To err is human. But, to really screw up requires a sub-super-human being, alias an Indian. I dont know how, but, we Indians (yup, that includes me too) are so annoying skilled in assuming what others think.
- We assume that the other person will stop his vehicle if we push ours into the middle of the road.
- We assume that its OK to skip the red light when there is no traffic on the other side.
- We assume that it is OK to take the right side of the road if the road is free.
- We assume that things will work out fine when we make a blunder and NOT tell anyone else about it.
- We assume that people will forgive us for our mistakes and things will be smooth if we do not talk about it.
- We assume that things will be fine if we are able to pacify the person we hurt.
The problem is that everybody around us think the same. And we end up cursing the others and the system, thereby justifying that "red-light skipping" today, or the "had to rush-through in traffic" situation.
A beautiful example to this is the incident that happened on my wife's birthday. We were having our dinner at our house when my sister-in-law called us up and told that their one month old Toyota Innova had coughed up to a standstill. We were shocked. Its TOYOTA. It just cant stop. Something HAD to have happened. We rushed to the scene. Then, we knew. ASSUMPTION was the brain behind the situation.
Till that incident, I had no idea whatsoever that
a) In petrol bunks, the first row is for diesel vehicles. the second row is for petrol vehicles.
b) Diesel also has an UNLEADED counterpart to petrol.
c) All Diesel vehicles will be stuck with a "DIESEL" label on the fuel tank. If there is no sticker, then it is petrol.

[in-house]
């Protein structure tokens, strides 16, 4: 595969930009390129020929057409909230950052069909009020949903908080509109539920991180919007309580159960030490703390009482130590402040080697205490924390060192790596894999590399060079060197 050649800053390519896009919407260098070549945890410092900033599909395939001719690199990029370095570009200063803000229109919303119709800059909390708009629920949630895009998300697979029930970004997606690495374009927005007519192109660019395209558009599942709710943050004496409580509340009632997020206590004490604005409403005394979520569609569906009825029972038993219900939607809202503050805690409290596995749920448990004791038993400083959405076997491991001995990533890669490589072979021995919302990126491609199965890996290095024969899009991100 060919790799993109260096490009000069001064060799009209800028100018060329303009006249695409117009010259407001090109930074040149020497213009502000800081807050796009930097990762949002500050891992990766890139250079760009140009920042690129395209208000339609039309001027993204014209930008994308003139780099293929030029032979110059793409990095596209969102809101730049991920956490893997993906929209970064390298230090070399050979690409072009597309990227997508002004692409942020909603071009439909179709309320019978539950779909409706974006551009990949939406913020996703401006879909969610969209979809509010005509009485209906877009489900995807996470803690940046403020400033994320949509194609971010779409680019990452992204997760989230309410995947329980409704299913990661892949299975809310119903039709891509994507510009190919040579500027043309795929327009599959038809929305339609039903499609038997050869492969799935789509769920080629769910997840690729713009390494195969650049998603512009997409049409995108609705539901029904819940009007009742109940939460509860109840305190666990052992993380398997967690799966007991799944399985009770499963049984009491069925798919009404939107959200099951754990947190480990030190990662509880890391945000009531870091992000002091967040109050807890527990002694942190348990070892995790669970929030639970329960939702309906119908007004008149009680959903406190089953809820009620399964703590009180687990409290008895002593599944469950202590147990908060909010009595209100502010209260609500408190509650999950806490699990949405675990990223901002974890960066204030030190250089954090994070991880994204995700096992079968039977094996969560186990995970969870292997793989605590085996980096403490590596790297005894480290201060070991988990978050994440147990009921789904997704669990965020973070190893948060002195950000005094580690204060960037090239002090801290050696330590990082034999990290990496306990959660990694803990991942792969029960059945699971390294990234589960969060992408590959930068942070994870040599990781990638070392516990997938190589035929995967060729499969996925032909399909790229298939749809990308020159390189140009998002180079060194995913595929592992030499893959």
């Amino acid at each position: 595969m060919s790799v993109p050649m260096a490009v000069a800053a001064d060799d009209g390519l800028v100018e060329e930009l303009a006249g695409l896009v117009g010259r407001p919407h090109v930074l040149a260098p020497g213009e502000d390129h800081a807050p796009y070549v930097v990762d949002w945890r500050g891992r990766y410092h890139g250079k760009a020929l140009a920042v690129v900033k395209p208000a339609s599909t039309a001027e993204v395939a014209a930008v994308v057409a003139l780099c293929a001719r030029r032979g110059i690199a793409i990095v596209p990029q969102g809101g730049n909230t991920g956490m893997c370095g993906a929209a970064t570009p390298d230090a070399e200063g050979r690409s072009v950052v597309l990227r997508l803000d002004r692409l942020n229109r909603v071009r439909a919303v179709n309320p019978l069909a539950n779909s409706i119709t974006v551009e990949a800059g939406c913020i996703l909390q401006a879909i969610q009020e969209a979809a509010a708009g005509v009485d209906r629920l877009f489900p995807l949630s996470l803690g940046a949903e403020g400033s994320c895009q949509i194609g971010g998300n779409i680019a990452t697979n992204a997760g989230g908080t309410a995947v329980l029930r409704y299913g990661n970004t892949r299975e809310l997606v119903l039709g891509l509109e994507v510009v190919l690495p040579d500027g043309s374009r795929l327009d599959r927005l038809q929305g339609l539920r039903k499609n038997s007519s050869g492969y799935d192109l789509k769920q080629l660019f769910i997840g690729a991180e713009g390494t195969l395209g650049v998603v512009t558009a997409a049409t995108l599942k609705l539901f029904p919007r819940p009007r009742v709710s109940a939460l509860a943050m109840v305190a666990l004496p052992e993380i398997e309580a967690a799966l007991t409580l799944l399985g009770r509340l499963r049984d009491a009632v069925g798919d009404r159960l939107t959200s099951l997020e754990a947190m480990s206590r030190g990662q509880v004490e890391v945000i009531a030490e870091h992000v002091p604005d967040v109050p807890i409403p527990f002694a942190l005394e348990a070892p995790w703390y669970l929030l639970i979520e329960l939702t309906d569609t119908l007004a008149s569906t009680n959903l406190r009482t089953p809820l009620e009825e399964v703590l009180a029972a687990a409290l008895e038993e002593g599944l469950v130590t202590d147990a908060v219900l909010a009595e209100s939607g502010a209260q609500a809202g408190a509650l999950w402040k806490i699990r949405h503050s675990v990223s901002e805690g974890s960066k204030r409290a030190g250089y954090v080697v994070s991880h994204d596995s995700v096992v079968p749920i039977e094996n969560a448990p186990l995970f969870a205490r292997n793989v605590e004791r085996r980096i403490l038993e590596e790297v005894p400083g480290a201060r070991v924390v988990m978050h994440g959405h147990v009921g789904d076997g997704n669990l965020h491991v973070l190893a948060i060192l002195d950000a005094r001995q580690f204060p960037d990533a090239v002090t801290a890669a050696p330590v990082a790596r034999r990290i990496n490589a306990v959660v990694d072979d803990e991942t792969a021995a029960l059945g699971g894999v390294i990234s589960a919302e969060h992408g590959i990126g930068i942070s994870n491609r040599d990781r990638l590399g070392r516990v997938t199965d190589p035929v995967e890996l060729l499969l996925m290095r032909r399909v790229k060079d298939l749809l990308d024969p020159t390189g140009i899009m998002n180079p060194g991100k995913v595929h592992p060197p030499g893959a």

These information were not known to my relative at that time of filling the vehicle for Rs.500/-
Now, this petrol station did not put any board specifying which row was for petrol and which one was for diesel. Hence, seeing the "UNLEADED" sign, my relative assumed it was petrol and got his vehicle to the first row.
There was no sticker on the fuel tank cover, to specify the fuel type. The Toyota people ASSUMED that everyone in India will know the "Knowledge Point 3". Now, the petrol bunk person assumed that since they have parked in the diesel slot, it must be diesel. So, he did not tell/ask anything to the type of fuel to fill in the tank.
Hence, diesel was filled instead of petrol. The moment, they started it, the engine became very upset with the "bad food" being fed to it and started choking. Fortunately, they identifed the problem as soon as they left the fuel station. So, they stopped the vehicle at the bunk itself and caught up with the guys there. First, In true Indian style, they said that "all Innova are diesel only sir". Like true chennaivacees, these people had to threaten them of taking them to consumer court to make them accept their mistakes.
Mistake 1: They should have put up a board specying whether the slot was for diesel or petrol
Mistake 2: They must ask the customer what fuel they need to fill (petrol/diesel and the type of petrol/diesel (ordinary, super efficient, super screw up, et al).
Why these are mistakes? Well, all other (atleast those which I have seen) fuel stations had a board and specified clearly the type of fuel being used, and all consumers were asked the type of fuel they need, and also the ZERO value is shown to the customer before fuel is pumped into the vehicle.
So, they ended up towing the vehicle to the Toyota service room and speny 3000/- on the whole. The good news for them though is that since it was a petrol vehicle and diesel filled, the engine would not get damaged as diesel is a little more viscous than petrol. If it had been the other way, they can well assume a better screw-up of the engine.
I was more surprised that a company like Toyota, who dedicate themselves to quality, had left these little details on assumptions. They however had not missed it wholly. They had put "petrol" on the inner black cover of the tank. Anybody without an xray vision will miss it easily. Hope things dont go the "assumption" way while desigining safety kits in cars.
Next time when you go to a fuel station, be sure of the fuel you are feeding your vehicle.